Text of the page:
FROSTED WARES How to spread the surplus of foods during gluts over periods of famine has been mankind’s problem from time He has tried salting, pickling, smoking, immemorial. drying, canning, cold storage,gas’ storage, and intense refrigeration, but all these processes are apt to affect both flavour and food value. Sometimes the flavour is improved, as in the canning of sardines. Usually it is changed, and even to some extent spoilt (e.g., canned apples). Rarely is the food value improved, though canners reasonably claim that the amount of vitamin C left in, say, canned asparagus or loganberries compares favourably with that of the raw materials bought on the open market and cooked at home. The ideal method of food preservation would deliver the food to the table in a state looking and tasting like the fresh material and with its food values unimpaired. The modern technique of " frosting " comes near to that ideal. In England the technique had made some progress before the late war, when quick-frozen peas and fruits The impact of war brought were already on the market. quick freezing to a standstill, but operations were 4.

Amer. J. Dis. Child. 1932, 44, 403. I. S., Duryee, A. W. Arch. intern. Med. 1933. 52, 545. E. Lancet, 1943, ii, 160.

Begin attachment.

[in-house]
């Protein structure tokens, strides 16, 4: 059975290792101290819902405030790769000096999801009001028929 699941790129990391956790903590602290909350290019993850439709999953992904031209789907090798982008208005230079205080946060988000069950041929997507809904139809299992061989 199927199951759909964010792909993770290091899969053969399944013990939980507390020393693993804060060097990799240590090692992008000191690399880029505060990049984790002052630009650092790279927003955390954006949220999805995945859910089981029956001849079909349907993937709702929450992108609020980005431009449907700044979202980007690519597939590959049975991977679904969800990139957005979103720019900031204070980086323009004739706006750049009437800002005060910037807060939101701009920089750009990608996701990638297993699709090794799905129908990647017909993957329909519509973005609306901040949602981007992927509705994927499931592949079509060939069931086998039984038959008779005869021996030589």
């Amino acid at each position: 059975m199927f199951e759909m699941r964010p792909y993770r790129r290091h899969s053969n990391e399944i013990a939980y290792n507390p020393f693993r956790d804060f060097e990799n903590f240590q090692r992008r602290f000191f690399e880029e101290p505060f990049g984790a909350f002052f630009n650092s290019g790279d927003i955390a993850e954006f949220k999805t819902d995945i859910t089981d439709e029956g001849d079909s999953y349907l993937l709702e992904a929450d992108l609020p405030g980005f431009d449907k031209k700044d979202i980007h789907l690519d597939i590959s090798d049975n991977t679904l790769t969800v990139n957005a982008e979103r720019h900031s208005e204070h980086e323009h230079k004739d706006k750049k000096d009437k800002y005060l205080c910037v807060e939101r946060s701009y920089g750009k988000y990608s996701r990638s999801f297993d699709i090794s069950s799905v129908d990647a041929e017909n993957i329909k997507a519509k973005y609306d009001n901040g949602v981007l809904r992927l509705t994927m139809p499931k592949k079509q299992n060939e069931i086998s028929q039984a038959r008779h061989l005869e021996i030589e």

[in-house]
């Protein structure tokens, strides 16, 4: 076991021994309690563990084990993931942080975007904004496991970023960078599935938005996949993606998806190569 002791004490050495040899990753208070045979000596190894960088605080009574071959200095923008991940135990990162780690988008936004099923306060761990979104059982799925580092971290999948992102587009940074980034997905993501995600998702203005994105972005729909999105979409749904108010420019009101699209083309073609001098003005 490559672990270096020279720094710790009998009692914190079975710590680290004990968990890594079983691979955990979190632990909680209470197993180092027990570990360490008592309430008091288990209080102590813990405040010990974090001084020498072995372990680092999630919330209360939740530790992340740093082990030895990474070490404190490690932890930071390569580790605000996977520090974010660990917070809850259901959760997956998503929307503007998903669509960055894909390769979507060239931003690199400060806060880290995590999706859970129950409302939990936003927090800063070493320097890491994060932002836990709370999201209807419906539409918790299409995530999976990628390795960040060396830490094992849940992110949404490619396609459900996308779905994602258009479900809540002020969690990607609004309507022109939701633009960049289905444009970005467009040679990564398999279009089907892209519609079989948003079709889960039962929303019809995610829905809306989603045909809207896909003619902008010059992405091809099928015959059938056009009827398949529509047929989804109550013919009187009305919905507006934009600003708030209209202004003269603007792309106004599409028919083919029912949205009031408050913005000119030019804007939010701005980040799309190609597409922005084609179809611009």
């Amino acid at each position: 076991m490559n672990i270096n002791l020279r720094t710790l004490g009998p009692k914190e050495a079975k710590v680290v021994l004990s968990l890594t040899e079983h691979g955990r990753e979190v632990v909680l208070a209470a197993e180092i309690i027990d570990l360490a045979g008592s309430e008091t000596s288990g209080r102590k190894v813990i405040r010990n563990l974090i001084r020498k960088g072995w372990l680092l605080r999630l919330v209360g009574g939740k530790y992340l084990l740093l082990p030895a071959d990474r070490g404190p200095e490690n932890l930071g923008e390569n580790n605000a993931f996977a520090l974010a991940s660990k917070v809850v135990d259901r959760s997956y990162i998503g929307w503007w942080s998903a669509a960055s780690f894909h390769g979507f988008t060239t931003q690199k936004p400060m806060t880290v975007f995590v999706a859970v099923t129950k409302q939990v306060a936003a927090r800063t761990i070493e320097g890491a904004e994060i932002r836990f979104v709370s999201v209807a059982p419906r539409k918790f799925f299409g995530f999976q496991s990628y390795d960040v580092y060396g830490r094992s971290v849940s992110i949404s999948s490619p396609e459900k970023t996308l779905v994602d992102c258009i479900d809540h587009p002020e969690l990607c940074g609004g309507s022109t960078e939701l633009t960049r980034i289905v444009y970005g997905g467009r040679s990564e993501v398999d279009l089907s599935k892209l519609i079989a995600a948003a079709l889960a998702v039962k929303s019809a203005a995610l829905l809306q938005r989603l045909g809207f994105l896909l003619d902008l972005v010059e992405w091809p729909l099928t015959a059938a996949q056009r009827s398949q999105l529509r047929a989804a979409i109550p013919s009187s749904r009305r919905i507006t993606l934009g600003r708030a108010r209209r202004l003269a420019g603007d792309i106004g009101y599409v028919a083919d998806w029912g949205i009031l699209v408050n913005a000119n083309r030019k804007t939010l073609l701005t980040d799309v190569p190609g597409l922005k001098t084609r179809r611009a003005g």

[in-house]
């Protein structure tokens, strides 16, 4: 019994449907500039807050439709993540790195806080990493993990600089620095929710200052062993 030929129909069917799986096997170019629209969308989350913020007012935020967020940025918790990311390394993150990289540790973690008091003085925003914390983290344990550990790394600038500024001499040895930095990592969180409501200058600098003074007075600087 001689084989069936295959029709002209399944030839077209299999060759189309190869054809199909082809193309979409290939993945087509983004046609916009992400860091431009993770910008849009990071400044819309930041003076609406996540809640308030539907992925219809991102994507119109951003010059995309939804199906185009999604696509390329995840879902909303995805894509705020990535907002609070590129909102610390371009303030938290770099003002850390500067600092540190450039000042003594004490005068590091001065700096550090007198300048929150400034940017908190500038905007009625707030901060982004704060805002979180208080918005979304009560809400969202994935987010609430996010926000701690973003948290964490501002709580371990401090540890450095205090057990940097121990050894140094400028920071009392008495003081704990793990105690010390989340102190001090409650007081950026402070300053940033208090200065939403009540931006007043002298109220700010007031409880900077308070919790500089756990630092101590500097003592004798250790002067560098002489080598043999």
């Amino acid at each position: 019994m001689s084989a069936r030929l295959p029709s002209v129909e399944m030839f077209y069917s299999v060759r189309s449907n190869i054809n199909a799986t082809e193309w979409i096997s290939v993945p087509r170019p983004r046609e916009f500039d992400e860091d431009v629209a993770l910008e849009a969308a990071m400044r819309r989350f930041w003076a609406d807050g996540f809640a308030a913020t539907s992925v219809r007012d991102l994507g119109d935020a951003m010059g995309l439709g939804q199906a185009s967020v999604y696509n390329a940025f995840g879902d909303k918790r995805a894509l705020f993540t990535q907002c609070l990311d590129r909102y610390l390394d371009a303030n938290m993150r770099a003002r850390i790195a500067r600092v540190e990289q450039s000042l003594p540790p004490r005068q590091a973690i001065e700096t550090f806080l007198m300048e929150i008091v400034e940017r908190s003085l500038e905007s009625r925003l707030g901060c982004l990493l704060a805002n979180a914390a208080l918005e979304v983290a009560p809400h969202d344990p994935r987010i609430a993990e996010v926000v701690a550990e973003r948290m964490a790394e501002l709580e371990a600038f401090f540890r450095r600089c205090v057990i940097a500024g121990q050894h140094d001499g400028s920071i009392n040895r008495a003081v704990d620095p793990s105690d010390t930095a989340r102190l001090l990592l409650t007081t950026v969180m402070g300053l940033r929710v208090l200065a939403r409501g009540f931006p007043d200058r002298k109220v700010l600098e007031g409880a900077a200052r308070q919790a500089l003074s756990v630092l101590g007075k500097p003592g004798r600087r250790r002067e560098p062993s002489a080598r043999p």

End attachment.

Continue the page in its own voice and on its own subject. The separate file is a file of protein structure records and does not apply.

Ih his Lloyd Roberts lecture at the Royal Society of Medicine last Monday Lord Montgomery spoke on Morale, with Particular Reference to the British Soldier. Training, he said, must from the first be directed to the selection of leaders and the infusion of discipline. In battle, the characters of some grow firmer, while the characters of others are disintegrated by fear or fatigue. Morale is a mental quality which maintains human dignity and develops latent heroism : high morale draws a man forward against his own desires. It is not toughness, though tough men may occasionally perform isolated acts of bravery. Four basic factors’ are essential to high morale: leadership, discipline, comradeship, and self-respect. Good morale is impossible without good leaders ; all men are frightened at one time or another, and then they band themselves together and seek a leader. Fear makes men sluggish and indecisive, and the leader’s power depends on his capacity to cut through this fear paralysis by decision ; the nature of the decision is less important than the fact that it is made and announced with confidence ; the junior leader’s greatest asset is an ability to act normally in abnormal conditions, and to think rationallv when his men have ceased to think. The object of is the conquest of fear, whether fear attacking through the imagination as by the sight of a corpse at the roadside-or fear promoted by periods of inaction. The awareness of danger, which is the basis of fear, can be partly overcome by teaching the soldier to lose his individuality and to think of himself as a member of a large of men, such as a battalion. To give of their best men must be united : and obedience is essential so that they comply with orders which run counter to their instincts. Discipline implies, too, a sense of duty which, for the soldier in battle, extends only to the men around